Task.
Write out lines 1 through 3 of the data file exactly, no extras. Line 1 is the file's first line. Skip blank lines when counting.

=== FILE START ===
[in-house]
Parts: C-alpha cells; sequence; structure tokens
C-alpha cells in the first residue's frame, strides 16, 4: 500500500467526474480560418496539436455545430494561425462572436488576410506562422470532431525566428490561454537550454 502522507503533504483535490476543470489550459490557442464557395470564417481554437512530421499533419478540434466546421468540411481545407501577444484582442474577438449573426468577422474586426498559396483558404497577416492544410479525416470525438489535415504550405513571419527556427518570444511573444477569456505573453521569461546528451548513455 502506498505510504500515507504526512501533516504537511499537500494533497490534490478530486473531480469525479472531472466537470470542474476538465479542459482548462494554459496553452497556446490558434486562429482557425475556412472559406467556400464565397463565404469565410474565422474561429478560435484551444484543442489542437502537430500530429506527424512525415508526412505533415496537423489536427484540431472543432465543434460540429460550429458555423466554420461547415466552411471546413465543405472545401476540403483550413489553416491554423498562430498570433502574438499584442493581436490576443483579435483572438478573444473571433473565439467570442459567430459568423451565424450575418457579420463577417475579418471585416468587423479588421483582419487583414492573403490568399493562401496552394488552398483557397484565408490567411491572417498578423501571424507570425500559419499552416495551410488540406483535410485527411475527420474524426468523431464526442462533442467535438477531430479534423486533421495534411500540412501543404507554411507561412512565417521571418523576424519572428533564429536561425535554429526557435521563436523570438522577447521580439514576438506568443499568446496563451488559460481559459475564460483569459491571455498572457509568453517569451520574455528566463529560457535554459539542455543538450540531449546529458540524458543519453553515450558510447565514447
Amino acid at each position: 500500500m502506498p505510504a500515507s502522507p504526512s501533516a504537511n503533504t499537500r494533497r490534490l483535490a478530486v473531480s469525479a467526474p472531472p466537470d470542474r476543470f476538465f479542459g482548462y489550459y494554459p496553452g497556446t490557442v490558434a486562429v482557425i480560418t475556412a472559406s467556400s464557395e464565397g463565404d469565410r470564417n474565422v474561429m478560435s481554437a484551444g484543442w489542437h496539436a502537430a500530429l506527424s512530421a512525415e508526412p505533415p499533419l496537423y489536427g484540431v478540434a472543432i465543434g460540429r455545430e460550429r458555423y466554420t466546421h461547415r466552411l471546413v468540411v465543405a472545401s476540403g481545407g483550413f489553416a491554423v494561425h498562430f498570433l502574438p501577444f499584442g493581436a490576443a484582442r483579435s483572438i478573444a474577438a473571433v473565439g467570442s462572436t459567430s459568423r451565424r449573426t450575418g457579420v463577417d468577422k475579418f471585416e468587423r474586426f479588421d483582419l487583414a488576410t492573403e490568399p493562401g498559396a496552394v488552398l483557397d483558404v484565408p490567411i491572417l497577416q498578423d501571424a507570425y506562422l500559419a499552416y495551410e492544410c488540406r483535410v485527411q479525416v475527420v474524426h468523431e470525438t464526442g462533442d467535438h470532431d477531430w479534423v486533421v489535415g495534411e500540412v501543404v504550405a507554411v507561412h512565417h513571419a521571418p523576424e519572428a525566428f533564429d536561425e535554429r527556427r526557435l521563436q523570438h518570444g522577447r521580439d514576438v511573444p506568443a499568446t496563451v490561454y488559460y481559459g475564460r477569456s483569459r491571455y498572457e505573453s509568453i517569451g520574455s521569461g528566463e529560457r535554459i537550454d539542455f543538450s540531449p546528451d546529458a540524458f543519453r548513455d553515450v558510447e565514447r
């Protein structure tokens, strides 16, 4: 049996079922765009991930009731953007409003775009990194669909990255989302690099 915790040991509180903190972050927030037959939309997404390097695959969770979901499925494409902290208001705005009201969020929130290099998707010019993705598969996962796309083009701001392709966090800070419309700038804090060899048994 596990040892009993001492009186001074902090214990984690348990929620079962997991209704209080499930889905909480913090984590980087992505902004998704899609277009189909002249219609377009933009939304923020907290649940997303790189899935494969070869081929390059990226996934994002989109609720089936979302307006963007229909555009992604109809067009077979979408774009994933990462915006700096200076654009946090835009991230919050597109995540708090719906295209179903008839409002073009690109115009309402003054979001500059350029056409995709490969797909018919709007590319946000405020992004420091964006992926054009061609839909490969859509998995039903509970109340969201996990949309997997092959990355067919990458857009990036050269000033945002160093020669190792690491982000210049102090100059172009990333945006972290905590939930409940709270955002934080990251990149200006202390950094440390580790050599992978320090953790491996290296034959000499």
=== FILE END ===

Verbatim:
[in-house]
Parts: C-alpha cells; sequence; structure tokens
C-alpha cells in the first residue's frame, strides 16, 4: 500500500467526474480560418496539436455545430494561425462572436488576410506562422470532431525566428490561454537550454 502522507503533504483535490476543470489550459490557442464557395470564417481554437512530421499533419478540434466546421468540411481545407501577444484582442474577438449573426468577422474586426498559396483558404497577416492544410479525416470525438489535415504550405513571419527556427518570444511573444477569456505573453521569461546528451548513455 502506498505510504500515507504526512501533516504537511499537500494533497490534490478530486473531480469525479472531472466537470470542474476538465479542459482548462494554459496553452497556446490558434486562429482557425475556412472559406467556400464565397463565404469565410474565422474561429478560435484551444484543442489542437502537430500530429506527424512525415508526412505533415496537423489536427484540431472543432465543434460540429460550429458555423466554420461547415466552411471546413465543405472545401476540403483550413489553416491554423498562430498570433502574438499584442493581436490576443483579435483572438478573444473571433473565439467570442459567430459568423451565424450575418457579420463577417475579418471585416468587423479588421483582419487583414492573403490568399493562401496552394488552398483557397484565408490567411491572417498578423501571424507570425500559419499552416495551410488540406483535410485527411475527420474524426468523431464526442462533442467535438477531430479534423486533421495534411500540412501543404507554411507561412512565417521571418523576424519572428533564429536561425535554429526557435521563436523570438522577447521580439514576438506568443499568446496563451488559460481559459475564460483569459491571455498572457509568453517569451520574455528566463529560457535554459539542455543538450540531449546529458540524458543519453553515450558510447565514447